“When they arose early in the morning, behold they were all dead corpses” (2 Kings 19:35; Isa. 37:36).
When the Lord turned again the captivity of Zion . In
the RSV this is, “When the Lord restored the fortunes of Zion”.
Though the AV implies a return from captivity (and of course there was such a
return), the Hebrew seems to allow for a more spiritual application. The same
phrase has the general sense of restoring of fortunes (and/or healing of
diseases) in Job 42:10, where the blessings include, incidentally, long life and
many children (cp. Psa. 127:3; 128:3,6)!
We were like them that dream means either: ‘We
just couldn’t believe it’, or, ‘It was like coming out of a
Then was our mouth filled with laughter, and our tongue
with singing. The word rinnah signifies “songs of
joy” and appears also in vv. 5,6. The joyous songs employed on this
occasion are undoubtedly before us in Isa. 38:10-20 and Psalms 120-134, to
mention but a few. And even among the Gentiles are the mighty deeds of Yahweh
magnified and glorified (see 2 Chron. 32:23). It is conceivable, to go a step
further, that the returning captives of Assyria (Psa. 120:5) bring with them a
“mixed multitude”: “We will go with you,” they seem to
say, “for we perceive that God is with you [Immanuel!]” (Zech. 8:23;
cp. Psa. 122:1,2).
The Lord hath done great things for them. The Lord hath
done great things for us; whereof we are glad. What an effective
repetition here, and made all the more effective when the italicized whereof
Turn again our captivity, O Lord, as the streams in the
“Restore our fortunes, O Lord, like the watercourses
(aphikim: channels or gorges) in the Negeb” (RSV). Job
compared his three companions to such deceitful brooks of the south country,
which in the spring are filled with water, but in the heat of summer are dried
up to the dismay of thirsty travelers (6:15-20). This annual phenomenon
eloquently describes the vacillating fortunes of Israel throughout her history.
Perhaps more to the point, this vivid figure of speech may
refer to the 200,000 returning captives: Picture a wadi in the Negeb without a
sign of moisture in it (not a difficult task in Texas! or Australia? but in
England?!). Then, as a result of a thunderstorm in the hills, there comes a
mighty rush of floodwaters. So also with the road back to Zion — first it
is empty of travelers, and then suddenly it is inundated with an eager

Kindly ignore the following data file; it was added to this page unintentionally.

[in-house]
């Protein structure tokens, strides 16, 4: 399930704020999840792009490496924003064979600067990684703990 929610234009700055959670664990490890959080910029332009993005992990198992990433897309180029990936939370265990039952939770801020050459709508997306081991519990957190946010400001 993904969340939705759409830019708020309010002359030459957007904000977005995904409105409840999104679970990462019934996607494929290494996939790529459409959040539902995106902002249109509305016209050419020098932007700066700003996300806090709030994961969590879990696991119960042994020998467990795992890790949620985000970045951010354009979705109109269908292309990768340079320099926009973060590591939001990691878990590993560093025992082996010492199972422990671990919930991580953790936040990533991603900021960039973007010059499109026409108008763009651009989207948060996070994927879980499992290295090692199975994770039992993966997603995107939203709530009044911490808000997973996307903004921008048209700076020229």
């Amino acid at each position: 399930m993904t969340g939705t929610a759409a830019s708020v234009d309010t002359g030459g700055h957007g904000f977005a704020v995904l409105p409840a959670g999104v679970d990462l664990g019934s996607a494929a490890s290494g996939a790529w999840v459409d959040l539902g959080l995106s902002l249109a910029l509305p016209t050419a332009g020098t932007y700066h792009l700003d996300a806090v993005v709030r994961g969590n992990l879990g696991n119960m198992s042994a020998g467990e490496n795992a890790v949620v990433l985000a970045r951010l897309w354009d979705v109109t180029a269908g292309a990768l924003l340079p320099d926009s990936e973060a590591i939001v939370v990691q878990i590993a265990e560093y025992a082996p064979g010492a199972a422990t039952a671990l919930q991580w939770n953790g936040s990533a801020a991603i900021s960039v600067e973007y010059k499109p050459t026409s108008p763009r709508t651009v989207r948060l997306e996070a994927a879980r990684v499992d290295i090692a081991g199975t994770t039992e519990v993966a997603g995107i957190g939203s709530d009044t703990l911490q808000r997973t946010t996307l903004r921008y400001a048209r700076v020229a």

continuous stream of rejoicing former captives intent on getting back home as
fast as their legs can carry them!
They that sow in tears shall reap in joy. He that goeth
forth and weepeth, bearing precious seed, shall doubtless come again with
rejoicing, bringing his sheaves with him. The literal reference is surely to
the amazing prosperity which the God-blessed Year of Jubilee brought after the
preceding year of devastating invasion (2 Kings 19:29; Isa. 37:30; v. 31 there
describes the return of the captives, according to Lev. 25:10). But the
anticipation of such extraordinary fertility would require the faith of the
farmer, to sacrifice perhaps his last stores of seed in hope of the wonderful
harvest. Compare also the “kingdom” picture of Amos
“Behold, the days come, saith the Lord, that the plowman
shall overtake the reaper, and the treader of grapes him that soweth seed; and
the mountains shall drop sweet wine, and all the hills shall melt. And I will
bring again the captivity of my people of Israel, and they shall build the waste
cities, and inhabit them [Psa. 127:1]; and they shall plant vineyards, and drink
the wine thereof [128:3]; they shall also make gardens, and eat the fruit of
“Except a grain of wheat fall into the ground and die, it abideth alone: but if it die, it bringeth forth much fruit” (John 12:24).
We were like them that dream. The word is often
associated with a new revelation (Acts 2:17).
Then was our mouth filled with laughter. The language
in Jer. 33:11 is very close: “The voice of joy, and the voice of gladness,
the voice of the bridegroom, and the voice of the bride, the voice of them that
shall say, ‘Praise the Lord of hosts: for the Lord is good; for his mercy
endureth for ever’: and of them that shall bring the sacrifice of praise
into the house of the Lord. For I will cause to return the captivity of the
land, as at the first, saith the Lord.”
And our tongue with singing. Joel 2:21; Acts 2:11
(s.w.) might also imply singing, as here.
Bringing his sheaves with him. See Lev. 23:11, and the
symbolism of the “wave sheaf”.
“He that soweth to the Spirit shall of the Spirit reap life everlasting. Let us not be weary in well doing: for in due season we shall reap, if we faint not” (Gal. 6:8,9).
“The sluggard will not plow by reason of the cold; therefore shall he beg in harvest, and have nothing” (20:4).
“He shall walk, and walk with weeping,
Bearing his handful of seed;
He shall come, and come with singing,
Bearing his sheaves.”
“And he said, So is the kingdom of God, as if a man should cast seed into the ground: and should sleep and rise night and day, and the seed should sprout and grow, he knoweth not how” (Mark 4:26,27).
Then sow; — for the hours are fleeting,
And the seed must fall today;
And care not what hands shall reap it...
Sow; and look onward, upward,
Where the starry light appears —
Where, in spite of the coward’s doubting,
Or your own heart’s trembling fears,
You shall reap in joy the harvest
You have sown today in tears.
Break up, break up your fallow ground;
Pluck out the noxious weed;
Nor heed the cold and piercing blast;
Cast in the precious seed.
The time of harvest surely comes
Whether we work or sleep —
But harvest sheaves will be for those
Who work, although they weep.
Beside all waters sow the seed;
The increase is of God.
We know not how the seed doth grow
Beneath the mouldering clod;
But if the sower stay his hand,
What shall the harvest be?
Then work, while it is called “Today”,
That sheaves be brought by thee.